The New South Wales Australia government is also making a claim against Arthur for all remedial and redesign works to be carried out on the bridges. The costs for the remedial and redesign works amount to over $1.5 million.

Case C

Inadequate Designs & Misleading Statements
Consortium XYZ had a project to design, construct and install an underwater observatory in Brisbane. In its tender documents, ABC Constructions (“ABC”) made certain claims in relation to its previous experience in designing and building such projects and provided estimated costs for the project. ABC was ultimately the successful tenderer and was engaged to carry out the design and construction works for the project.
ABC in turn entered into a consultancy agreement with an engineering firm called MNO. Under the consultancy, MNO was to manage the project including the design requirements and to ensure that the works were suitable, appropriate and adequate for the purposes of the proposed project.
Prior to the commencement of construction, ABC discovered that the marine ground anchors connecting the underwater observatory to the sea bed were inadequate, resulting in extensive design changes and increased construction costs of $2 million.
Consortium XYZ is now claiming the increased construction costs against ABC. It is also suing ABC for, amongst other things, misleading and deceptive conduct on the basis that the eventual costs of the project far exceeded the estimated costs provided by ABC and that ABC’s claim to previous experience in projects of this sort was grossly exaggerated.

Case D

A personal injury claim made against the managing agent of a residential strata complex. A visitor of a tenant allegedly injured herself when she tripped on a crack in the driveway of the property. The building company was joined in the action after thecourt found that the design of property was flawed in that it did not allow for sufficient earth movement.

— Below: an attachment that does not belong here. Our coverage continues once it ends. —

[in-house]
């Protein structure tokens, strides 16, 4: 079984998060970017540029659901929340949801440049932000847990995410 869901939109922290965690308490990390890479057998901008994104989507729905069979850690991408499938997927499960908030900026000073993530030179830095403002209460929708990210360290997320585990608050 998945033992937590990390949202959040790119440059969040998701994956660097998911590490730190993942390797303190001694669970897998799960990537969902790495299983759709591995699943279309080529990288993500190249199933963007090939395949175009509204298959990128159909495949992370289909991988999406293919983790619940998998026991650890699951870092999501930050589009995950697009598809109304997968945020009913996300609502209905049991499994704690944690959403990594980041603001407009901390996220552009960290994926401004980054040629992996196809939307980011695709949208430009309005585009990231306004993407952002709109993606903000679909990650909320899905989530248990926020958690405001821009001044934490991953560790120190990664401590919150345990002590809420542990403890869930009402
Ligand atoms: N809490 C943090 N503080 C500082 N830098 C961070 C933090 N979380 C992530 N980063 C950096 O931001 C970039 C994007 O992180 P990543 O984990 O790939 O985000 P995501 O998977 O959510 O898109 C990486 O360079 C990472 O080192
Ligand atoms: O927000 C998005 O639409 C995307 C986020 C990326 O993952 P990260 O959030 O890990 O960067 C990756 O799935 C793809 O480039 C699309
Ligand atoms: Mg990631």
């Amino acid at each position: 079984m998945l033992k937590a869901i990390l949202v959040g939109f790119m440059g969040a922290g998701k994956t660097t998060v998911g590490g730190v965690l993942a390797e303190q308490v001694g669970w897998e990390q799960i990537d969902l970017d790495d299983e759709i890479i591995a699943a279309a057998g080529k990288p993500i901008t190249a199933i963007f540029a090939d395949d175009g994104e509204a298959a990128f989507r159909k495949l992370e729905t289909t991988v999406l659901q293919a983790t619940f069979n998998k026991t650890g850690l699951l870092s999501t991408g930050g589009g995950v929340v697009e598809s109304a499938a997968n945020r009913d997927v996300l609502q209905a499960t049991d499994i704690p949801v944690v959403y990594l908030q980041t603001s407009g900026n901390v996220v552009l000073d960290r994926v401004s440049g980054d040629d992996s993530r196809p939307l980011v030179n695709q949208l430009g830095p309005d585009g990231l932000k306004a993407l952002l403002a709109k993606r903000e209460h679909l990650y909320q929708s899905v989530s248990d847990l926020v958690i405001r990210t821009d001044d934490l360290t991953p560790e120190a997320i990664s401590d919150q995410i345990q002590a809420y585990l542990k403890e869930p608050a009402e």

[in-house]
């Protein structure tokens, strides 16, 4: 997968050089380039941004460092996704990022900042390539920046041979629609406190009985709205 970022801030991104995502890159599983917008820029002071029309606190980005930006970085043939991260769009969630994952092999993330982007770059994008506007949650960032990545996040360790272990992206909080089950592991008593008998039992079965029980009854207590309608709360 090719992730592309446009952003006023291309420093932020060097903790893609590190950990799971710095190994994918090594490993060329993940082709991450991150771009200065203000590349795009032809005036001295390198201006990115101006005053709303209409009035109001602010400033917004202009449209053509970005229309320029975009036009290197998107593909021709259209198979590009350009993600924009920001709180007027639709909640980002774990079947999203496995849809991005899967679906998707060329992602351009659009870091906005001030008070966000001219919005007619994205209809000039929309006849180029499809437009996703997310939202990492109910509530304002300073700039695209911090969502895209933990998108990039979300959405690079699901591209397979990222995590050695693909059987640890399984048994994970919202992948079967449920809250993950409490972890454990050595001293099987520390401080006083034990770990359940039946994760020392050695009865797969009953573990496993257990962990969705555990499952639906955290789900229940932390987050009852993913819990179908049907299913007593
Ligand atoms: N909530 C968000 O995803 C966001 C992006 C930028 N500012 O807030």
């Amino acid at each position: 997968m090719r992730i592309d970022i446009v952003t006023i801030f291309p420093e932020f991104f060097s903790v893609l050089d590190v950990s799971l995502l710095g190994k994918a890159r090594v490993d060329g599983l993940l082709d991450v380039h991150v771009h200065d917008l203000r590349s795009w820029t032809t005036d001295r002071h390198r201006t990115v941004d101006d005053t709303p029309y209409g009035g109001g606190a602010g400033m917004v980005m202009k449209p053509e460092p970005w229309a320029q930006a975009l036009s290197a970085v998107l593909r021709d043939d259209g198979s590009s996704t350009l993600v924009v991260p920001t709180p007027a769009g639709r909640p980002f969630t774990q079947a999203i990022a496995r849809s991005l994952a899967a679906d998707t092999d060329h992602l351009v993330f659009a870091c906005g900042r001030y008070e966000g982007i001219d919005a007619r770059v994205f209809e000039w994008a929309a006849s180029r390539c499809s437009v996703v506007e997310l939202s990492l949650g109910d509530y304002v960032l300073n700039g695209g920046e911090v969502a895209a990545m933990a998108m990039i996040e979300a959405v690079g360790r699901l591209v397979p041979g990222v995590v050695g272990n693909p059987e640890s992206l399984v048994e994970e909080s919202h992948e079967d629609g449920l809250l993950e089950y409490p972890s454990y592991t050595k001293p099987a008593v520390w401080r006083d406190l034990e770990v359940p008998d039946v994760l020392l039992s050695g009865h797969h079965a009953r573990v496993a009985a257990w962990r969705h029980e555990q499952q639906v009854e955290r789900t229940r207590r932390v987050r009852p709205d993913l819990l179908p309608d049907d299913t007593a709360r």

In the end the case was settled for $200,000 as the injury sustained by the client was less than 7% total body impairment.

The building company’s Professional Indemnity Insurers paid this claim.

Case E

The Plaintiff entered into a contract with a builder to renovate her house. The renovation works included the re-stumping of the house. The builder sub-contracted the re-stumping of the house. The re-stumper requested the Surveyor to provide a building permit in relation to the re-stumping.
The Plaintiff claimed that the re-stumping works were defective and had to be replaced. The Plaintiff sued the builder. The Builder had no insurance covering inadequate design of stump holes. The builder joined the re-stumper and the Surveyor to the proceedings in their defence.
The case settled as the builder ran out of money and went into liquidation. The re-stumper was found to have no insurance and no money. The Surveyor’s PI Insurer contributed $20,000 on the basis that they may not have adequately checked the depth of the stump holes for the re-stumping of the house.